This is a critical step toward ensuring that all innovative companies can compete for SBIR grants – based on the promise of their science rather than the structure of their capital. Reauthorizing the program to allow small companies that receive the majority of their financing from venture capital to once again be eligible to compete for SBIR grants is imperative. This change will allow more small biotechnology start-ups to continue critical research and development of medical advancements and breakthroughs.
A compromise on a longer term reauthorization is critical. BIO will work with Congress to ultimately reauthorize the SBIR program to reflect the realities facing small companies in capital-intensive industries such as biotechnology. SBIR should be an aggressively competitive program that fulfills federal research and development goals of bringing breakthrough public health discoveries to the public.
Senate amendment 1115 was offered by Sens. Mary Landrieu (D-LA) and Olympia Snowe (R-ME), with the following co-sponsors: Sens. Jeanne Shaheen (D-NH), Scott Brown (R-MA), John Kerry (D-MA), Kelly Ayotte (R-NH), Christopher Coons (D-DE), Carl Levin (D-MI), Benjamin Cardin (D-MD), and Robert Casey (D-PA).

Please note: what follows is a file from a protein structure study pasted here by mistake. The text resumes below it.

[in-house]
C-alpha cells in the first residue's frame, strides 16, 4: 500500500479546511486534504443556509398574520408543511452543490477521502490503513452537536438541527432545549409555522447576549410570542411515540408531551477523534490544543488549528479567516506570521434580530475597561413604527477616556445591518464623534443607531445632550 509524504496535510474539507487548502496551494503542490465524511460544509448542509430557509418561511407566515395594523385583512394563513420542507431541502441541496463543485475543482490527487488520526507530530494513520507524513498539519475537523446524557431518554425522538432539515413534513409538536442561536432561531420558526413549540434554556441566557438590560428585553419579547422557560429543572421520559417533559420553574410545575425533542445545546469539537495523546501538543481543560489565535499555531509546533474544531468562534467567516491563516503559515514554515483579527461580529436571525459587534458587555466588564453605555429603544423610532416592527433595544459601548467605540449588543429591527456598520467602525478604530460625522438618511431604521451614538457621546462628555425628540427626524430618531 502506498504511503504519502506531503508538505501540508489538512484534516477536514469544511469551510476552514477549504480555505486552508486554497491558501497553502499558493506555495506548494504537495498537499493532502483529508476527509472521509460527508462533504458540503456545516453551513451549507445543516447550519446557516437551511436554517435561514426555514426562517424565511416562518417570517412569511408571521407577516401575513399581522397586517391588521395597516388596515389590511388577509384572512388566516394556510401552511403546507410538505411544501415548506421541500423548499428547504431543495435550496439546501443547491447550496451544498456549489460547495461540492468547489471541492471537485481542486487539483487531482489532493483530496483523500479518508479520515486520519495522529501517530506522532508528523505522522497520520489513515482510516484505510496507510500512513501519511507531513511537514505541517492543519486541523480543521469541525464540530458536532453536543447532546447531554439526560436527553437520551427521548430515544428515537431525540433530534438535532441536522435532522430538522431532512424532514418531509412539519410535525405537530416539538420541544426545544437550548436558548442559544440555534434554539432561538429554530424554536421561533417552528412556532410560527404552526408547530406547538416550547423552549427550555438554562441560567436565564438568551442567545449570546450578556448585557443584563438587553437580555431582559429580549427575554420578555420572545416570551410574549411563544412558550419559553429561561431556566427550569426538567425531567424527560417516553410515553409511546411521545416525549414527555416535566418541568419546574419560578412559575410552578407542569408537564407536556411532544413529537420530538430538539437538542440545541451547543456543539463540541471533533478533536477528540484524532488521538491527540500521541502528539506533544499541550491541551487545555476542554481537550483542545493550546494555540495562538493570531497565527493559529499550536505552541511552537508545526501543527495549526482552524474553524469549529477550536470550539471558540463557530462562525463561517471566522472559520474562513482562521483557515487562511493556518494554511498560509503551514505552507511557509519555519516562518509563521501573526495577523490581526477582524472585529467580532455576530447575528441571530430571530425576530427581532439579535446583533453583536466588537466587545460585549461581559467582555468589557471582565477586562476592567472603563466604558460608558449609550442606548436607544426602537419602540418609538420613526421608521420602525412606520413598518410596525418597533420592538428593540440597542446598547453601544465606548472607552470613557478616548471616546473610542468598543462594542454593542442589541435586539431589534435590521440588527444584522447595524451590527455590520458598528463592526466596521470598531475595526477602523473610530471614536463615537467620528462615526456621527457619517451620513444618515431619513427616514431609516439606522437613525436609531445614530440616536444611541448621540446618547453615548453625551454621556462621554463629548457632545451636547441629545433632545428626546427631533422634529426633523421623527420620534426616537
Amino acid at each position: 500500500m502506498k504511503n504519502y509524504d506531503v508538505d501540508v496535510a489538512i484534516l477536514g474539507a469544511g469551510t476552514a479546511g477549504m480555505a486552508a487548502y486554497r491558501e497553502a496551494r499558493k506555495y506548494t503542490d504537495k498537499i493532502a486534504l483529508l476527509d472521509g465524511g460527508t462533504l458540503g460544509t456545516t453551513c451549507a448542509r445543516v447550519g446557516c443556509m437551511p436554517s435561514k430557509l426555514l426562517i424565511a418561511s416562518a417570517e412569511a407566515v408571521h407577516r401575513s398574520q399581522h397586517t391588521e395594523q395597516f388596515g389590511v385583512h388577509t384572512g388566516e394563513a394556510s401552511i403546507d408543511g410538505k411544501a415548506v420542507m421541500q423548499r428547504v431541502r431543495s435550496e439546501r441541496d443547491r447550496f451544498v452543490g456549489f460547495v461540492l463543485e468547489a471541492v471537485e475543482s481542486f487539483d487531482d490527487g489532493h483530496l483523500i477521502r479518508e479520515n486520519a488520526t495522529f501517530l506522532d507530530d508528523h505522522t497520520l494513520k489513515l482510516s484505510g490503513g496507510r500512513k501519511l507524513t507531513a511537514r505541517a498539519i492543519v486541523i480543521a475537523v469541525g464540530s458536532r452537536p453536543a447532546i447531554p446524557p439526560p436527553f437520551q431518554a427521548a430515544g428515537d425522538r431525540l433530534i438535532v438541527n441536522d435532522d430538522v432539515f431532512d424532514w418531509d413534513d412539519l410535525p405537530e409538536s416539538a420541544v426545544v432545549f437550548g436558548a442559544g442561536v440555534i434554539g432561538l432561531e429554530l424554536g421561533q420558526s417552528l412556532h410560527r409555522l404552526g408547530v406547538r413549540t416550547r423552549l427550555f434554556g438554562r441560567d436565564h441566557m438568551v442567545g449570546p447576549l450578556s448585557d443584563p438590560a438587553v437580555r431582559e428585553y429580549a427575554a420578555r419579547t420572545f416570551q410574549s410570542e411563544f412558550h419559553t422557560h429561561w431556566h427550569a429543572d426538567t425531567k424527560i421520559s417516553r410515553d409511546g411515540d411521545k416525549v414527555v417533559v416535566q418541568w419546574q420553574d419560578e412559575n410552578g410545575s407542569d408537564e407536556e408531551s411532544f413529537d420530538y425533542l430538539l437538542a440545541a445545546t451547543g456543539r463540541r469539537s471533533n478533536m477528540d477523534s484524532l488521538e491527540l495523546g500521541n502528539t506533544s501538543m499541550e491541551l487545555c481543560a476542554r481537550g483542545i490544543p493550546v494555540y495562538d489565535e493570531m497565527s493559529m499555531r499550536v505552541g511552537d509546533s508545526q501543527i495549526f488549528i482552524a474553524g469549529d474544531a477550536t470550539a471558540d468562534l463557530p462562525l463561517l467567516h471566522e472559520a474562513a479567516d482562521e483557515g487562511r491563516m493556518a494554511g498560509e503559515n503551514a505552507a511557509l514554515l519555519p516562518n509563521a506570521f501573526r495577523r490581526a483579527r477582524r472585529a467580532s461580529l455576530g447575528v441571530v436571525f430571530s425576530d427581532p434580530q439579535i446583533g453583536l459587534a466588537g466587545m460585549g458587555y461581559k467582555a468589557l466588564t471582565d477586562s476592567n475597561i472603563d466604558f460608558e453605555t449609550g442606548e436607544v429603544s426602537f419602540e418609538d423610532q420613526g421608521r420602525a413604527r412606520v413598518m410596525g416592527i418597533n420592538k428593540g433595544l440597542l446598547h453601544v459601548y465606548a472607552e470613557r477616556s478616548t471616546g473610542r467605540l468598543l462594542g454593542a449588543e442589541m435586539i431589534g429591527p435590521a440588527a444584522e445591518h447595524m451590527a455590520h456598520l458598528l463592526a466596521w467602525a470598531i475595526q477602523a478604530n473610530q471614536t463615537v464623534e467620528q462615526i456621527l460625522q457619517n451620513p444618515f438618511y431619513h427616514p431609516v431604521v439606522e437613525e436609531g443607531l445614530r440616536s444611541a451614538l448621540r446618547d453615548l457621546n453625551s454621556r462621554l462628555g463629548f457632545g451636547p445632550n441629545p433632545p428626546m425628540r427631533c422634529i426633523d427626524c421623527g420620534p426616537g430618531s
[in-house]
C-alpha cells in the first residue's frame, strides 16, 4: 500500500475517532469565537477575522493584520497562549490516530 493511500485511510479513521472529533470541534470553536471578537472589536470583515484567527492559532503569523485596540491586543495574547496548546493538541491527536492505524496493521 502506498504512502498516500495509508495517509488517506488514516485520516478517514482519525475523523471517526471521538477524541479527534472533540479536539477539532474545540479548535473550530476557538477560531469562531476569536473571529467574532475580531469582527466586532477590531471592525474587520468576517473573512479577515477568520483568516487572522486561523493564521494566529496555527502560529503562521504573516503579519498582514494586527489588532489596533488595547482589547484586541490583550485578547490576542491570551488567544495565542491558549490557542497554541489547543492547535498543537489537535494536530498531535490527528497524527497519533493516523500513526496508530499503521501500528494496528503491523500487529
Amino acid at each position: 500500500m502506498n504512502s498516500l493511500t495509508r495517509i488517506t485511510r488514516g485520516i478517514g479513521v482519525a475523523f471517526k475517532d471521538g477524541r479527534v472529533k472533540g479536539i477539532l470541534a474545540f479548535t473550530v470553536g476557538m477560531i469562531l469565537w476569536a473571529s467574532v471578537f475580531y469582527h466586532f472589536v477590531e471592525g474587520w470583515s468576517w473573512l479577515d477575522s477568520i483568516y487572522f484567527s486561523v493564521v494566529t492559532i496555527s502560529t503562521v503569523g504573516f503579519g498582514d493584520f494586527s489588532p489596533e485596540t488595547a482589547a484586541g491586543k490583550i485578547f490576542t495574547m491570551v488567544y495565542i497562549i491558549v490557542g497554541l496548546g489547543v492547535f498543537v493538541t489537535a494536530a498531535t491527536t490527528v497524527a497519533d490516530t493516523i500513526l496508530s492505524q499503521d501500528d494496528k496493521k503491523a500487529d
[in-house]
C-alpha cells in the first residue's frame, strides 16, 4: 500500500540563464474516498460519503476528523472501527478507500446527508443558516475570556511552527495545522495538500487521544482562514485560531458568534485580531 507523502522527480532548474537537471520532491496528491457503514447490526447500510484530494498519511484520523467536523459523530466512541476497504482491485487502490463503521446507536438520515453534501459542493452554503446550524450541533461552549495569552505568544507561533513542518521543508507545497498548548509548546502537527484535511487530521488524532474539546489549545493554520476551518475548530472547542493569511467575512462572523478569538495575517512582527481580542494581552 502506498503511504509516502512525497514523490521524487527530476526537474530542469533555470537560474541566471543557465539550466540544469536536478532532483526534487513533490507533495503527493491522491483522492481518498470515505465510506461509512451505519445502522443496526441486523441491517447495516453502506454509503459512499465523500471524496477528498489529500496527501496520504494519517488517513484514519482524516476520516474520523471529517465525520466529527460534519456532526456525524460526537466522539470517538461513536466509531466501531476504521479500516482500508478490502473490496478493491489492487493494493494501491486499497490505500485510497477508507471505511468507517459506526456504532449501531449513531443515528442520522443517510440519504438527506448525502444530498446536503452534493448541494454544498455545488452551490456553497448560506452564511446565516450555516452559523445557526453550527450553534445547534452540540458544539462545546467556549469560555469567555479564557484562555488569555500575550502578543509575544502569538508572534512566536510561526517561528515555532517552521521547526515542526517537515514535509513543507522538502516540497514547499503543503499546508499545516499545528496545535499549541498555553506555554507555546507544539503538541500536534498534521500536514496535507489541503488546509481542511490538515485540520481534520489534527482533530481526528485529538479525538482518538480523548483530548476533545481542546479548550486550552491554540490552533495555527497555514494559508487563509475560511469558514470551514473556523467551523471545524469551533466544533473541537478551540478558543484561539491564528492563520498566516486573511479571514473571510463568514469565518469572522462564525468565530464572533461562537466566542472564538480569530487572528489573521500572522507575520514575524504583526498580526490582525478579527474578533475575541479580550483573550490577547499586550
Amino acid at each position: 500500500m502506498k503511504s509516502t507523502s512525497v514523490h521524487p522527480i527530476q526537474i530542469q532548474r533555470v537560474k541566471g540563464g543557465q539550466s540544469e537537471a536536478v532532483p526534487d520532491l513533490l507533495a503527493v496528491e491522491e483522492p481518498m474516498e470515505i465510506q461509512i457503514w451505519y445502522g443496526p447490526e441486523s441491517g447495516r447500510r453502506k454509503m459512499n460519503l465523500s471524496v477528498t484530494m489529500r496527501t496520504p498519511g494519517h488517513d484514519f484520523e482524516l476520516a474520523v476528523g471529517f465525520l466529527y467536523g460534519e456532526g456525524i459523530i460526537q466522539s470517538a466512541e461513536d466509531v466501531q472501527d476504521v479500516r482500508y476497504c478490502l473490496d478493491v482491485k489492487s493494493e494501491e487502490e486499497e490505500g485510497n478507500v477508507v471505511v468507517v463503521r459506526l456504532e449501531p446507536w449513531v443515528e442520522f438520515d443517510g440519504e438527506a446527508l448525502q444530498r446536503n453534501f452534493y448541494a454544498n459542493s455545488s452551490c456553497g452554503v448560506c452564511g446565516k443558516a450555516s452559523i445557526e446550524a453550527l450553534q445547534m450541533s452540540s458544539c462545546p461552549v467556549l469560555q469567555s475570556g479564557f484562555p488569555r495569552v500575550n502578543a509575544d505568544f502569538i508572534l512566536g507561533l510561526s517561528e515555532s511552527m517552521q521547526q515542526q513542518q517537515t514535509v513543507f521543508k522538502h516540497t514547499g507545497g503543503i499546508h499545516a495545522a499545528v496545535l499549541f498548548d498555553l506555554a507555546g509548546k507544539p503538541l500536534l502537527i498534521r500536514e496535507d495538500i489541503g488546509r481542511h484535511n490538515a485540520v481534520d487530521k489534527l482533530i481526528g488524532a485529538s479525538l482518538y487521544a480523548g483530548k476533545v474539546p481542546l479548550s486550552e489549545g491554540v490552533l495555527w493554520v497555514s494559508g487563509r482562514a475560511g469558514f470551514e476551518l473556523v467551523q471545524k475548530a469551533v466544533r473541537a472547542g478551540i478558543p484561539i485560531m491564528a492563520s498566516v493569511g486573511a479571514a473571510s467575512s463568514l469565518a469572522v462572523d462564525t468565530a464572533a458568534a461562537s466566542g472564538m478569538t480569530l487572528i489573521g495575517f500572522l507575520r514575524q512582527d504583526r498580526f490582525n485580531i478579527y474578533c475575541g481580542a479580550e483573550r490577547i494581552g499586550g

Recent news stories:
Senate OKs SBIR funding, but full passage remains a question mark, New Hampshire Business Review, December 6
BIO Applauds Small Business Innovation Measure in Senate Defense Bill – Inside Health Policy, December 2
Senate Passes SBIR Reauthorization – BioCentury, December 2
BIO Praises Senate Passage of SBIR Reauthorization – BioMedReports, December 2
Senate OKs Changes to High Tech Start Ups – Science, December 2